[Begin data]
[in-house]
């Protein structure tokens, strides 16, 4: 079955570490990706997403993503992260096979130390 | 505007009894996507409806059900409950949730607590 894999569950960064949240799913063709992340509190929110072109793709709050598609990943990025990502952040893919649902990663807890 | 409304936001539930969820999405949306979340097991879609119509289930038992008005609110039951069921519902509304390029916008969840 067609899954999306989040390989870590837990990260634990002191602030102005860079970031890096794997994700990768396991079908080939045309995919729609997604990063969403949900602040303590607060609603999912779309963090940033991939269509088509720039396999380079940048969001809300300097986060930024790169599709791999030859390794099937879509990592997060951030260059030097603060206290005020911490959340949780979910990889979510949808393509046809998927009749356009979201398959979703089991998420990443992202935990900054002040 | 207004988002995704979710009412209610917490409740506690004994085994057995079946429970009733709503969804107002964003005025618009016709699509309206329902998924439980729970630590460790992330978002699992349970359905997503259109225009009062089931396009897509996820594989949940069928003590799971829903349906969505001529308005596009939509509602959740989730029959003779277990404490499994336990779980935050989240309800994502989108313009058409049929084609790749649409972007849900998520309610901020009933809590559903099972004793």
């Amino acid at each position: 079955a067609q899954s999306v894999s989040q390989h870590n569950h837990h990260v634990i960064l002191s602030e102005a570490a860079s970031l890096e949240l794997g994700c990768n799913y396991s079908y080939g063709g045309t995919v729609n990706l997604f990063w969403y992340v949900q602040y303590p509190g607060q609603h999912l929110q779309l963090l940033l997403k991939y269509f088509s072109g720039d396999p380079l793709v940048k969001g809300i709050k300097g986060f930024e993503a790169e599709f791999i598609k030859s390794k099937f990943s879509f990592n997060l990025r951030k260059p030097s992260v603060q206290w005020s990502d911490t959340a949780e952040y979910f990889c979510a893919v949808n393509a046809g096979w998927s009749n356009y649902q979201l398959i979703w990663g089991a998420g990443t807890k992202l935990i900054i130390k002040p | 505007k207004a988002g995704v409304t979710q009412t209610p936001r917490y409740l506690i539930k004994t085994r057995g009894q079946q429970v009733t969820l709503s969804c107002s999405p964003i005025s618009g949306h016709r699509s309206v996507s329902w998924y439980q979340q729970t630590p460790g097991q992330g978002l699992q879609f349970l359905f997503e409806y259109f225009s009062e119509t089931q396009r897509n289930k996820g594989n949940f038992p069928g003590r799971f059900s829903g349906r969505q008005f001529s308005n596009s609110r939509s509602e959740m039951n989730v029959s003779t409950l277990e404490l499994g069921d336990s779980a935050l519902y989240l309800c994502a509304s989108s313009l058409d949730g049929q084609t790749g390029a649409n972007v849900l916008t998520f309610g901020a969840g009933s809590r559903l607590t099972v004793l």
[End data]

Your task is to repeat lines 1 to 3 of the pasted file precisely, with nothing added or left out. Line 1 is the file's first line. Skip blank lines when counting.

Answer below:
[in-house]
């Protein structure tokens, strides 16, 4: 079955570490990706997403993503992260096979130390 | 505007009894996507409806059900409950949730607590 894999569950960064949240799913063709992340509190929110072109793709709050598609990943990025990502952040893919649902990663807890 | 409304936001539930969820999405949306979340097991879609119509289930038992008005609110039951069921519902509304390029916008969840 067609899954999306989040390989870590837990990260634990002191602030102005860079970031890096794997994700990768396991079908080939045309995919729609997604990063969403949900602040303590607060609603999912779309963090940033991939269509088509720039396999380079940048969001809300300097986060930024790169599709791999030859390794099937879509990592997060951030260059030097603060206290005020911490959340949780979910990889979510949808393509046809998927009749356009979201398959979703089991998420990443992202935990900054002040 | 207004988002995704979710009412209610917490409740506690004994085994057995079946429970009733709503969804107002964003005025618009016709699509309206329902998924439980729970630590460790992330978002699992349970359905997503259109225009009062089931396009897509996820594989949940069928003590799971829903349906969505001529308005596009939509509602959740989730029959003779277990404490499994336990779980935050989240309800994502989108313009058409049929084609790749649409972007849900998520309610901020009933809590559903099972004793």
């Amino acid at each position: 079955a067609q899954s999306v894999s989040q390989h870590n569950h837990h990260v634990i960064l002191s602030e102005a570490a860079s970031l890096e949240l794997g994700c990768n799913y396991s079908y080939g063709g045309t995919v729609n990706l997604f990063w969403y992340v949900q602040y303590p509190g607060q609603h999912l929110q779309l963090l940033l997403k991939y269509f088509s072109g720039d396999p380079l793709v940048k969001g809300i709050k300097g986060f930024e993503a790169e599709f791999i598609k030859s390794k099937f990943s879509f990592n997060l990025r951030k260059p030097s992260v603060q206290w005020s990502d911490t959340a949780e952040y979910f990889c979510a893919v949808n393509a046809g096979w998927s009749n356009y649902q979201l398959i979703w990663g089991a998420g990443t807890k992202l935990i900054i130390k002040p | 505007k207004a988002g995704v409304t979710q009412t209610p936001r917490y409740l506690i539930k004994t085994r057995g009894q079946q429970v009733t969820l709503s969804c107002s999405p964003i005025s618009g949306h016709r699509s309206v996507s329902w998924y439980q979340q729970t630590p460790g097991q992330g978002l699992q879609f349970l359905f997503e409806y259109f225009s009062e119509t089931q396009r897509n289930k996820g594989n949940f038992p069928g003590r799971f059900s829903g349906r969505q008005f001529s308005n596009s609110r939509s509602e959740m039951n989730v029959s003779t409950l277990e404490l499994g069921d336990s779980a935050l519902y989240l309800c994502a509304s989108s313009l058409d949730g049929q084609t790749g390029a649409n972007v849900l916008t998520f309610g901020a969840g009933s809590r559903l607590t099972v004793l």